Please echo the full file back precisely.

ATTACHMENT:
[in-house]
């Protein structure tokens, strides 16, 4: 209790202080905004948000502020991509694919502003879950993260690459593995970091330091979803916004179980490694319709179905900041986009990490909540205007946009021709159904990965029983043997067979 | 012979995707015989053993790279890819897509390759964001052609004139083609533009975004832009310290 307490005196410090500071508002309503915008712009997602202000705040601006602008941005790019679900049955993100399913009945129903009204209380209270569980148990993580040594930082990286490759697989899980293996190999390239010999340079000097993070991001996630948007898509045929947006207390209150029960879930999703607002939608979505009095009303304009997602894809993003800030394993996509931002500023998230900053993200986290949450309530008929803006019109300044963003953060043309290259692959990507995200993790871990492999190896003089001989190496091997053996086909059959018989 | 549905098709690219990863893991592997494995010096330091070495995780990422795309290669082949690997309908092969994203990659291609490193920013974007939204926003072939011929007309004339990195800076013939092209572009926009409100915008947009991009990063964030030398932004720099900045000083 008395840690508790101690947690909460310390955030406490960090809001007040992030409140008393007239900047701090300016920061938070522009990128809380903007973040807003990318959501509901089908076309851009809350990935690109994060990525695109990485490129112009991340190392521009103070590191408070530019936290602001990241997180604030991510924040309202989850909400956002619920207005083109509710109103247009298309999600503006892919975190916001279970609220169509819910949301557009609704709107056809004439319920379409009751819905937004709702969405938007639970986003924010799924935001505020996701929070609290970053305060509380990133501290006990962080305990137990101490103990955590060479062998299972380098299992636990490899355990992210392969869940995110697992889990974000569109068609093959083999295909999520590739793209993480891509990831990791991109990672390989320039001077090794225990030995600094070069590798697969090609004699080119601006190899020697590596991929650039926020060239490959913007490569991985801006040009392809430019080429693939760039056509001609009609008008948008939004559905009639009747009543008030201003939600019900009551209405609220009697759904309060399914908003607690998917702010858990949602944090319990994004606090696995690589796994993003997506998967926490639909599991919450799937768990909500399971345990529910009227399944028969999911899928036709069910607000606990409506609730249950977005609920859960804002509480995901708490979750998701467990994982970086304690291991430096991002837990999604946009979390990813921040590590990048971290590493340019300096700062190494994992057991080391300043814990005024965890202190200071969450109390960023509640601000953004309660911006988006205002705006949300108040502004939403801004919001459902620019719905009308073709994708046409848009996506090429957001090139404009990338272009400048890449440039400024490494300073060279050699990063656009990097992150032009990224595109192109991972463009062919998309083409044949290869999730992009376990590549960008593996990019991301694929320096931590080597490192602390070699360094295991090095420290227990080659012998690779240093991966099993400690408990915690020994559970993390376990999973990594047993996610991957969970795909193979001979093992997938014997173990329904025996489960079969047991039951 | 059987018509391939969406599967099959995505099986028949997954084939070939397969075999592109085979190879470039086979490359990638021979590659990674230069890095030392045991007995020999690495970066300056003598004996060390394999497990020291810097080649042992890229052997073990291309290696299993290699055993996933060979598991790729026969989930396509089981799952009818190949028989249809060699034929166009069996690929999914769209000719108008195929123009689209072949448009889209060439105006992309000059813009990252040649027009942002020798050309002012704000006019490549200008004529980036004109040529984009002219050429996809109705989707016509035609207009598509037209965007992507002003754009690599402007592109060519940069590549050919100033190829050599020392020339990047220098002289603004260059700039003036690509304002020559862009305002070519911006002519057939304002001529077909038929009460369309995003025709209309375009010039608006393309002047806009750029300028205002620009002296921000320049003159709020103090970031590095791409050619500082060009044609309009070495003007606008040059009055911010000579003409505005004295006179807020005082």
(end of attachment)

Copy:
[in-house]
């Protein structure tokens, strides 16, 4: 209790202080905004948000502020991509694919502003879950993260690459593995970091330091979803916004179980490694319709179905900041986009990490909540205007946009021709159904990965029983043997067979 | 012979995707015989053993790279890819897509390759964001052609004139083609533009975004832009310290 307490005196410090500071508002309503915008712009997602202000705040601006602008941005790019679900049955993100399913009945129903009204209380209270569980148990993580040594930082990286490759697989899980293996190999390239010999340079000097993070991001996630948007898509045929947006207390209150029960879930999703607002939608979505009095009303304009997602894809993003800030394993996509931002500023998230900053993200986290949450309530008929803006019109300044963003953060043309290259692959990507995200993790871990492999190896003089001989190496091997053996086909059959018989 | 549905098709690219990863893991592997494995010096330091070495995780990422795309290669082949690997309908092969994203990659291609490193920013974007939204926003072939011929007309004339990195800076013939092209572009926009409100915008947009991009990063964030030398932004720099900045000083 008395840690508790101690947690909460310390955030406490960090809001007040992030409140008393007239900047701090300016920061938070522009990128809380903007973040807003990318959501509901089908076309851009809350990935690109994060990525695109990485490129112009991340190392521009103070590191408070530019936290602001990241997180604030991510924040309202989850909400956002619920207005083109509710109103247009298309999600503006892919975190916001279970609220169509819910949301557009609704709107056809004439319920379409009751819905937004709702969405938007639970986003924010799924935001505020996701929070609290970053305060509380990133501290006990962080305990137990101490103990955590060479062998299972380098299992636990490899355990992210392969869940995110697992889990974000569109068609093959083999295909999520590739793209993480891509990831990791991109990672390989320039001077090794225990030995600094070069590798697969090609004699080119601006190899020697590596991929650039926020060239490959913007490569991985801006040009392809430019080429693939760039056509001609009609008008948008939004559905009639009747009543008030201003939600019900009551209405609220009697759904309060399914908003607690998917702010858990949602944090319990994004606090696995690589796994993003997506998967926490639909599991919450799937768990909500399971345990529910009227399944028969999911899928036709069910607000606990409506609730249950977005609920859960804002509480995901708490979750998701467990994982970086304690291991430096991002837990999604946009979390990813921040590590990048971290590493340019300096700062190494994992057991080391300043814990005024965890202190200071969450109390960023509640601000953004309660911006988006205002705006949300108040502004939403801004919001459902620019719905009308073709994708046409848009996506090429957001090139404009990338272009400048890449440039400024490494300073060279050699990063656009990097992150032009990224595109192109991972463009062919998309083409044949290869999730992009376990590549960008593996990019991301694929320096931590080597490192602390070699360094295991090095420290227990080659012998690779240093991966099993400690408990915690020994559970993390376990999973990594047993996610991957969970795909193979001979093992997938014997173990329904025996489960079969047991039951 | 059987018509391939969406599967099959995505099986028949997954084939070939397969075999592109085979190879470039086979490359990638021979590659990674230069890095030392045991007995020999690495970066300056003598004996060390394999497990020291810097080649042992890229052997073990291309290696299993290699055993996933060979598991790729026969989930396509089981799952009818190949028989249809060699034929166009069996690929999914769209000719108008195929123009689209072949448009889209060439105006992309000059813009990252040649027009942002020798050309002012704000006019490549200008004529980036004109040529984009002219050429996809109705989707016509035609207009598509037209965007992507002003754009690599402007592109060519940069590549050919100033190829050599020392020339990047220098002289603004260059700039003036690509304002020559862009305002070519911006002519057939304002001529077909038929009460369309995003025709209309375009010039608006393309002047806009750029300028205002620009002296921000320049003159709020103090970031590095791409050619500082060009044609309009070495003007606008040059009055911010000579003409505005004295006179807020005082």